[2] We hold that section 583.340 subdivision (c) tolling includes the aggregate time a case is continued because of courtroom unavailability [235 Cal. App. 3d 1478] regardless of whether a reasonable time remains to bring the action to trial before the expiration of the five year limitation period. In the recent case of Rose v. Scott (1991) 233 Cal. App. 3d 537, 541-542 [284 Cal. Rptr. 487], Division Three of the First District so held. We agree that the Law Revision Commission's comments compel this holding. A court-ordered continuance makes it impossible or impractical for a plaintiff to proceed to trial. Such an occurrence is not reasonably within the plaintiff's control. (6 Witkin, Cal. Procedure (3d ed. 1985) Proceedings Without Trial, § 143, p. 447.)

This statutory construction favors a trial on the merits and assures a plaintiff is not penalized because of courtroom unavailability. "We reject respondents' argument that there can be no tolling prior to the running of the entire statutory period-their argument essentially being there is no need to toll until the period has run and a plaintiff's right to a trial is in jeopardy. The California Supreme Court, in Hartman v. Santamarina (1982) 30 Cal. 3d 762, 768 [180 Cal. Rptr. 337, 669 P.2d 979, 32 A.L.R.4th 833], explicitly held that abeyance due to unavoidable delay is not conditioned upon the abeyance stretching beyond the fifth anniversary of the commencement of the action." (Lazelle v. Lovelady (1985) 171 Cal. App. 3d 34, 42 [217 Cal. Rptr. 145].)

Thus, for purposes of the five-year limitation period, a court-ordered continuance when both sides announce "ready" and no courtroom is available is to be treated as a discrete tolling event. "[I]t is clear that so long as the court may conclude that there was a period of impossibility, impracticability or futility, over which plaintiff had no control [here 50 days because of a pending writ petition in the Court of Appeal], the court is required to toll that period even if there is ample time after said period of impracticability within which to go to trial." (New West Fed. Savings & Loan Assn. v. Superior Court (1990) 223 Cal. App. 3d 1145, 1155 [273 Cal. Rptr. 37].)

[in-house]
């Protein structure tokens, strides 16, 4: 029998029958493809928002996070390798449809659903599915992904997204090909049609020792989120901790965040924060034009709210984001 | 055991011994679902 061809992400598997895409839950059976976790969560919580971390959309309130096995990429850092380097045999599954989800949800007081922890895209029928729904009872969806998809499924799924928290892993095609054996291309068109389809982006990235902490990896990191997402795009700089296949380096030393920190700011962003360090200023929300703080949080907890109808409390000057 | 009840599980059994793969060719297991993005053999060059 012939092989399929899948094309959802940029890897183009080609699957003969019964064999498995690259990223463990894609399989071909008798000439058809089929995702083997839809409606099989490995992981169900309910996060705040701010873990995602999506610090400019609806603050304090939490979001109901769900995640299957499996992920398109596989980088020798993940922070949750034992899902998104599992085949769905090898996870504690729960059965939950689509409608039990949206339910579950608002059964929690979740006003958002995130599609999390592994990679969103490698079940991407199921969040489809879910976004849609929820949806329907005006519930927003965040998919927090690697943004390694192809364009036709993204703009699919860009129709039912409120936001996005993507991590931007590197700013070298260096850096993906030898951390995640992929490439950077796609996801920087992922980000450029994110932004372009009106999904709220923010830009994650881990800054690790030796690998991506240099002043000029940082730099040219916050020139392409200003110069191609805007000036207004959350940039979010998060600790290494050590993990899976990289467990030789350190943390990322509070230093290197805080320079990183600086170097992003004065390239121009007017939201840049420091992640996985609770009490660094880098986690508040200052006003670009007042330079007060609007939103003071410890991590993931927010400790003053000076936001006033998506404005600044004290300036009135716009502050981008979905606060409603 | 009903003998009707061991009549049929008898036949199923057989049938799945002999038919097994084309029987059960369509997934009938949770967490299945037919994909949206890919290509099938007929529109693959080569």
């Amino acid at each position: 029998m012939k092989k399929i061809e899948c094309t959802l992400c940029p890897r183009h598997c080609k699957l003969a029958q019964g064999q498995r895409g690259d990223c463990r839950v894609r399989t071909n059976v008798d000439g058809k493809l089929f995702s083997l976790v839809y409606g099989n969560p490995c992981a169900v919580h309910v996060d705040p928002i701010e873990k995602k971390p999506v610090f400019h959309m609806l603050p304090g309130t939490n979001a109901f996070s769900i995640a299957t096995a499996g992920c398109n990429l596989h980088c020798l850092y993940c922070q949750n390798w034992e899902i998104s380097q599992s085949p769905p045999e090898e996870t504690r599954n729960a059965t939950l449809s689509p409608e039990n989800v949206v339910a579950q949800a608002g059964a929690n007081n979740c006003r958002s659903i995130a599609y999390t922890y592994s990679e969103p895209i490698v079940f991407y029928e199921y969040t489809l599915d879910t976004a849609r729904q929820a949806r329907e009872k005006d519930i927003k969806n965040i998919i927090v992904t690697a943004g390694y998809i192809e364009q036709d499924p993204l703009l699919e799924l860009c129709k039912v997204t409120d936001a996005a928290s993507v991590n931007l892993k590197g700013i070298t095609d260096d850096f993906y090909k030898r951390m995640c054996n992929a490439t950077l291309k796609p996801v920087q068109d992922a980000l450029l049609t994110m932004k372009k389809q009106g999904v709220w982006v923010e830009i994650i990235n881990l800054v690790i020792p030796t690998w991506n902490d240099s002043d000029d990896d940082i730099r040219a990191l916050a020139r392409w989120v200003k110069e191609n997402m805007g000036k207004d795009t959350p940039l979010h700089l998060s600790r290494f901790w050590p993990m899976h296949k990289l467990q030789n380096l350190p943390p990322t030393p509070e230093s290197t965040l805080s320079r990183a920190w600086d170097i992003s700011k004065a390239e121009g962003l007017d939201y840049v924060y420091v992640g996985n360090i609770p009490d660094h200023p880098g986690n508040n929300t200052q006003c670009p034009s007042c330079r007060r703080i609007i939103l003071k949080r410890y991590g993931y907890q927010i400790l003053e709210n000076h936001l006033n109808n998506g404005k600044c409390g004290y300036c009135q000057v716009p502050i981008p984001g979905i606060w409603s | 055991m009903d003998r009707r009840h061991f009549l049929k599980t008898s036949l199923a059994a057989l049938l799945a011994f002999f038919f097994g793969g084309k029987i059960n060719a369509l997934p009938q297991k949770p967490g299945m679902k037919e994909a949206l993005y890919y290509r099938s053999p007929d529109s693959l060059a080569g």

Relying on Sierra Nevada Memorial-Miner's Hosp. Inc. v. Superior Court (1990) 217 Cal. App. 3d 464, 472 [266 Cal. Rptr. 50], respondent claims that the rule we announce "... would render the statute utterly indeterminate, subjective, and unadministerable, and thus absurd ...." We disagree. The trial court must merely subtract the aggregate periods of time attributable to each court-ordered continuance because of courtroom unavailability.

The reporter's transcript shows the court never considered or ruled on respondents' alternative motion for a three-year discretionary dismissal. (§ 583.410.) We therefore reverse the judgment and remand to the trial court for a hearing on the discretionary dismissal motion. We express no opinion [235 Cal. App. 3d 1479] on how that discretion should be exercised. As prevailing party, costs on appeal are awarded to appellant. Stone (S. J.), P. J., and Gilbert, J., concurred.

FN 1. All statutory references are to the Code of Civil Procedure unless otherwise indicated.